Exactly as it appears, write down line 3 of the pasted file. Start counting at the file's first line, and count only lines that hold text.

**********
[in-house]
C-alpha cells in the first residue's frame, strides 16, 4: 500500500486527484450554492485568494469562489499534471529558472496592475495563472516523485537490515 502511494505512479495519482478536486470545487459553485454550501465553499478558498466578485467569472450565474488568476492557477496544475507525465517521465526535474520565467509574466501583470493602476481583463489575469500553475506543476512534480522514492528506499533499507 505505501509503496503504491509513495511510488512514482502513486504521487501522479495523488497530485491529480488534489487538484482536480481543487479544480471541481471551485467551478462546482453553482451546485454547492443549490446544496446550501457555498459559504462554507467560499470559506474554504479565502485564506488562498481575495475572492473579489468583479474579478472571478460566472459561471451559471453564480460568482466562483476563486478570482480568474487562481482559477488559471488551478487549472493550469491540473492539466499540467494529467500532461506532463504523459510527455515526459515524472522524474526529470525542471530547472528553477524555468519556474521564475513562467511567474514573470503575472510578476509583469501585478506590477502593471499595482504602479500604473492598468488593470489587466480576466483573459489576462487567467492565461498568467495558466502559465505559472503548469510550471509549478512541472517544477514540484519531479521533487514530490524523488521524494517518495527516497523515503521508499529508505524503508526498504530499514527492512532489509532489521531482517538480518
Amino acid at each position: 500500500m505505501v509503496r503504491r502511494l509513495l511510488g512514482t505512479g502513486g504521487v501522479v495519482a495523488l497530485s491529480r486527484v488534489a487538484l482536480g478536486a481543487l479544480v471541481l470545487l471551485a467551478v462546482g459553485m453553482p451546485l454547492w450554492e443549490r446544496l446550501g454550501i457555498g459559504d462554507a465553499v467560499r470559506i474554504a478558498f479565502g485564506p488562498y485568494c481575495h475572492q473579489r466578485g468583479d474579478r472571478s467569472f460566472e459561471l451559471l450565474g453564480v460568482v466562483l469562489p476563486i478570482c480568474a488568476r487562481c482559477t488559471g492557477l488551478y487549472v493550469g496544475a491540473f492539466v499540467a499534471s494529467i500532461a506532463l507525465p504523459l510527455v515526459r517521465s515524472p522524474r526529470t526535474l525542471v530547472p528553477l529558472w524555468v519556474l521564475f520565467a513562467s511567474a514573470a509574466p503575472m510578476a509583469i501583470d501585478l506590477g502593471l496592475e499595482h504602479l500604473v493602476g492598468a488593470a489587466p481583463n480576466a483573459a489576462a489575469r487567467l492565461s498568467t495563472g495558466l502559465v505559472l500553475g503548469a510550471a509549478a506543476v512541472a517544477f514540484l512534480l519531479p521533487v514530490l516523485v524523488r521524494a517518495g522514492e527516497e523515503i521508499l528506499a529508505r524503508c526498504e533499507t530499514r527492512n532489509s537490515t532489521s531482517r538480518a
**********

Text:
Amino acid at each position: 500500500m505505501v509503496r503504491r502511494l509513495l511510488g512514482t505512479g502513486g504521487v501522479v495519482a495523488l497530485s491529480r486527484v488534489a487538484l482536480g478536486a481543487l479544480v471541481l470545487l471551485a467551478v462546482g459553485m453553482p451546485l454547492w450554492e443549490r446544496l446550501g454550501i457555498g459559504d462554507a465553499v467560499r470559506i474554504a478558498f479565502g485564506p488562498y485568494c481575495h475572492q473579489r466578485g468583479d474579478r472571478s467569472f460566472e459561471l451559471l450565474g453564480v460568482v466562483l469562489p476563486i478570482c480568474a488568476r487562481c482559477t488559471g492557477l488551478y487549472v493550469g496544475a491540473f492539466v499540467a499534471s494529467i500532461a506532463l507525465p504523459l510527455v515526459r517521465s515524472p522524474r526529470t526535474l525542471v530547472p528553477l529558472w524555468v519556474l521564475f520565467a513562467s511567474a514573470a509574466p503575472m510578476a509583469i501583470d501585478l506590477g502593471l496592475e499595482h504602479l500604473v493602476g492598468a488593470a489587466p481583463n480576466a483573459a489576462a489575469r487567467l492565461s498568467t495563472g495558466l502559465v505559472l500553475g503548469a510550471a509549478a506543476v512541472a517544477f514540484l512534480l519531479p521533487v514530490l516523485v524523488r521524494a517518495g522514492e527516497e523515503i521508499l528506499a529508505r524503508c526498504e533499507t530499514r527492512n532489509s537490515t532489521s531482517r538480518a